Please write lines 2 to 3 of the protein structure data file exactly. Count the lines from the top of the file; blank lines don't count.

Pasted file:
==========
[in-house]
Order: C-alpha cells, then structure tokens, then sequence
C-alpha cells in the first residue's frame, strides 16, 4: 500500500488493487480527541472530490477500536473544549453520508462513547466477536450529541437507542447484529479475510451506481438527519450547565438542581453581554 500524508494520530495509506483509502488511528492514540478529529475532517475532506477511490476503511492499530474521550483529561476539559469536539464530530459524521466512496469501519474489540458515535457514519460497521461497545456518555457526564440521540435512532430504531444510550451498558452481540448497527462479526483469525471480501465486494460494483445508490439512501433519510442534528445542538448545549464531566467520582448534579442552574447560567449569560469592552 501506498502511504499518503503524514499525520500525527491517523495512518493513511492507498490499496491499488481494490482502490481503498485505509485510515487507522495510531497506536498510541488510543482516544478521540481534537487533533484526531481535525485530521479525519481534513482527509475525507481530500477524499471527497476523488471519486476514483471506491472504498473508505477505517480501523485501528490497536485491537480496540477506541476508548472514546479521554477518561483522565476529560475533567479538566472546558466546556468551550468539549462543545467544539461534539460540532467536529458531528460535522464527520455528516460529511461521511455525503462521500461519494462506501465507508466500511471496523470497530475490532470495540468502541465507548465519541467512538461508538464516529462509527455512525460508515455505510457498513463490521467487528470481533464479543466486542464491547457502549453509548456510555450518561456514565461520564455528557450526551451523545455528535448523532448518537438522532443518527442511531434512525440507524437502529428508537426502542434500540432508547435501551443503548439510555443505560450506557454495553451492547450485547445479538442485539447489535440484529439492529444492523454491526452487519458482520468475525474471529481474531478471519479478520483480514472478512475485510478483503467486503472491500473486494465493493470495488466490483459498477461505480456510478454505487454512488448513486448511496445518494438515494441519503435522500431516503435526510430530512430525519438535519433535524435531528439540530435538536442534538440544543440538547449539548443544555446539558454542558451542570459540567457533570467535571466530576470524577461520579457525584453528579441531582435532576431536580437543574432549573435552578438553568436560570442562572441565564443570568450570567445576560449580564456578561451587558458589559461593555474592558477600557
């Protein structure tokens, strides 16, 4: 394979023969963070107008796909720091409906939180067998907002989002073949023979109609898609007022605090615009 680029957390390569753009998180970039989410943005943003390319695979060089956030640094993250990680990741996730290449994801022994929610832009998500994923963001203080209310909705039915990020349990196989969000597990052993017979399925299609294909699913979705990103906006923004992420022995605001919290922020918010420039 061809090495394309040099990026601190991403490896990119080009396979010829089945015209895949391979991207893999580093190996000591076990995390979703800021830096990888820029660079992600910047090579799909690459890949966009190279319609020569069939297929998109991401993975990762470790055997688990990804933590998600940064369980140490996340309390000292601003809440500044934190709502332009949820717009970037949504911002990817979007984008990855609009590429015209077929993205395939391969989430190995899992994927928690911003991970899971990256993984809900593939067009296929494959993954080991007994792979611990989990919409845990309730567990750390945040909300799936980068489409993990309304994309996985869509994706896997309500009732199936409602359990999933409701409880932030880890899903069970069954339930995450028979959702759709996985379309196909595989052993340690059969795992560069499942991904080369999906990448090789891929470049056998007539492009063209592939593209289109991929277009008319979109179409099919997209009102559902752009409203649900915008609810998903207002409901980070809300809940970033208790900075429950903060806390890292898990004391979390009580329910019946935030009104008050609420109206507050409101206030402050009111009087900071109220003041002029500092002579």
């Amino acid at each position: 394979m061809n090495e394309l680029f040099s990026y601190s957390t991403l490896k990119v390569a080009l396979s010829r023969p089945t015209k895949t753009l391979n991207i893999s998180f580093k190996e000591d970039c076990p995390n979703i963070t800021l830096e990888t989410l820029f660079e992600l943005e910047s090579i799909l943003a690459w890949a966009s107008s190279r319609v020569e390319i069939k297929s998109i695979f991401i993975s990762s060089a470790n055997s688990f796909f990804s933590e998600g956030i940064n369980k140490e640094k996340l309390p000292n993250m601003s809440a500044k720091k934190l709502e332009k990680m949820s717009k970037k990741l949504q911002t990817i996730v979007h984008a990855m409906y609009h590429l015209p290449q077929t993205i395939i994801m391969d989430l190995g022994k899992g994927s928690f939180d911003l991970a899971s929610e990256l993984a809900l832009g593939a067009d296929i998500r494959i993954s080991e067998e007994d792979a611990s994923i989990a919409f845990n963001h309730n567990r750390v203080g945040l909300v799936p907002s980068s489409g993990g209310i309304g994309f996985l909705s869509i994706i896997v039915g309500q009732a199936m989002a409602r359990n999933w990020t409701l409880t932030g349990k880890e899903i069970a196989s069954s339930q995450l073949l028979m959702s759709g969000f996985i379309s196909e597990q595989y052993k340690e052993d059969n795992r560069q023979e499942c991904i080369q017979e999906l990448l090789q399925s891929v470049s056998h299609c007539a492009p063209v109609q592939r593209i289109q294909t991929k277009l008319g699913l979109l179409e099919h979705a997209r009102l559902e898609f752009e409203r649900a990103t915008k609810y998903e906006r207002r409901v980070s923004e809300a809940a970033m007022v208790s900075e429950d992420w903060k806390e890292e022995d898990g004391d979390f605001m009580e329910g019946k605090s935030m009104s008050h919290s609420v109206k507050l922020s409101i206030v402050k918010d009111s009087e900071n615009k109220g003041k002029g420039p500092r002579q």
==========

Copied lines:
Order: C-alpha cells, then structure tokens, then sequence
C-alpha cells in the first residue's frame, strides 16, 4: 500500500488493487480527541472530490477500536473544549453520508462513547466477536450529541437507542447484529479475510451506481438527519450547565438542581453581554 500524508494520530495509506483509502488511528492514540478529529475532517475532506477511490476503511492499530474521550483529561476539559469536539464530530459524521466512496469501519474489540458515535457514519460497521461497545456518555457526564440521540435512532430504531444510550451498558452481540448497527462479526483469525471480501465486494460494483445508490439512501433519510442534528445542538448545549464531566467520582448534579442552574447560567449569560469592552 501506498502511504499518503503524514499525520500525527491517523495512518493513511492507498490499496491499488481494490482502490481503498485505509485510515487507522495510531497506536498510541488510543482516544478521540481534537487533533484526531481535525485530521479525519481534513482527509475525507481530500477524499471527497476523488471519486476514483471506491472504498473508505477505517480501523485501528490497536485491537480496540477506541476508548472514546479521554477518561483522565476529560475533567479538566472546558466546556468551550468539549462543545467544539461534539460540532467536529458531528460535522464527520455528516460529511461521511455525503462521500461519494462506501465507508466500511471496523470497530475490532470495540468502541465507548465519541467512538461508538464516529462509527455512525460508515455505510457498513463490521467487528470481533464479543466486542464491547457502549453509548456510555450518561456514565461520564455528557450526551451523545455528535448523532448518537438522532443518527442511531434512525440507524437502529428508537426502542434500540432508547435501551443503548439510555443505560450506557454495553451492547450485547445479538442485539447489535440484529439492529444492523454491526452487519458482520468475525474471529481474531478471519479478520483480514472478512475485510478483503467486503472491500473486494465493493470495488466490483459498477461505480456510478454505487454512488448513486448511496445518494438515494441519503435522500431516503435526510430530512430525519438535519433535524435531528439540530435538536442534538440544543440538547449539548443544555446539558454542558451542570459540567457533570467535571466530576470524577461520579457525584453528579441531582435532576431536580437543574432549573435552578438553568436560570442562572441565564443570568450570567445576560449580564456578561451587558458589559461593555474592558477600557